What is the difference between an expert witness, a mediator and an advocate

The roles are completely different. A mediator is a professional appointed by the parties to assist them in their without prejudice settlement discussions. The mediator will work independently with both parties to understand their case and help them resolve their discussions through discussion and compromise. The process is completely confidential and conducted entirely on a without prejudice basis. A mediator will not share any information at all provided by one party, with the other party, without express consent of the “giving” party.

An advocate is someone instructed to argue their client’s case most effectively; whether that be in correspondence or by way of  formal written submissions or orally at a hearing as part of a formal dispute resolution process; an advocate is required to operate within the confines of the professional ethics and rules of their professional, but seeks to act primarily in their client’s best interests, accentuating the strengths and downplaying the weaknesses of the client’s case.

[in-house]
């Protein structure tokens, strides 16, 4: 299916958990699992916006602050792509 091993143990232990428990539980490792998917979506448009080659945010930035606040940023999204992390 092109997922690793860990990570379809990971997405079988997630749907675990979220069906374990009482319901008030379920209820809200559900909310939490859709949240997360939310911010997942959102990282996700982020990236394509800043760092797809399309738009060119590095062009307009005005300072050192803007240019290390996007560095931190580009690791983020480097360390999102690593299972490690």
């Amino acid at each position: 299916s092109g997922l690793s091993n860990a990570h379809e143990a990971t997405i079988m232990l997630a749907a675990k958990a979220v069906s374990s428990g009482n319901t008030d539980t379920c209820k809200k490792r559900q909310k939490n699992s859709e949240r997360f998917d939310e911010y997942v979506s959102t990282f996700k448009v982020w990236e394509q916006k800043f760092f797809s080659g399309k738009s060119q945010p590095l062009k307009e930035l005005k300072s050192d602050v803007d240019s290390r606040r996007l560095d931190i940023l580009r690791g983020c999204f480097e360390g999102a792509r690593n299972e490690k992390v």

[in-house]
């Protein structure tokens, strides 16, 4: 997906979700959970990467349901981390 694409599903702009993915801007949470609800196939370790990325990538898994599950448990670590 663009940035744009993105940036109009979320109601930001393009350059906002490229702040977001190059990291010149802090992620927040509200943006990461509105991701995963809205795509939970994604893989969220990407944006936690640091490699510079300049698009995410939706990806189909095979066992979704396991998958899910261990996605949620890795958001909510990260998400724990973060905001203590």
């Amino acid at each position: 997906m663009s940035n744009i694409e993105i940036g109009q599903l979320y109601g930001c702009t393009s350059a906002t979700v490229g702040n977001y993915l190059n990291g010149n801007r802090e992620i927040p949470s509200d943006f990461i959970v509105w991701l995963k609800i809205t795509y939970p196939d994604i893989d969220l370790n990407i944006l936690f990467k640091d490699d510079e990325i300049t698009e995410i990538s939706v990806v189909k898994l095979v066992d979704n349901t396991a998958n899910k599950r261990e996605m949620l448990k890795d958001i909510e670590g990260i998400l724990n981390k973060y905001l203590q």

An expert witness is someone appointed to give opinion evidence on issues within their own subject matter expertise. Any expert should be fully familiar with both the RICS guidance note “Surveyors acting as expert witnesses” and with Part 35 of the Civil Procedure Rules which set out in detail the duties and requirements for someone acting as an expert. The overriding duty of an expert witness is to the tribunal rather than to the client and the expert must give full, impartial and independent evidence, regardless of whether that evidence supports their client’s position.

By clicking "Accept All" you agree to the use of analytical cookies that we use on our website to measure usage. These cookies provide information that will help us to improve our site and enhance user experience. By clicking "Manage Preferences", you can manage your consent and find out more about the cookies we use.
Manage your privacy preferences

These are functional cookies needed to keep our website working properly and give you the best experience when visiting our website.

We collect information about how visitors use our website. The information is in aggregate form and counts visitor numbers and other information to help us improve our website.

These cookies ensure that, if applicable, any adverts are properly displayed and targeted based on your browsing. They may also be used to integrate social media on our site.

We may use assets from 3rd parties on our website, for example, Google fonts, which enhance your viewing and visual experience.

Read our privacy policy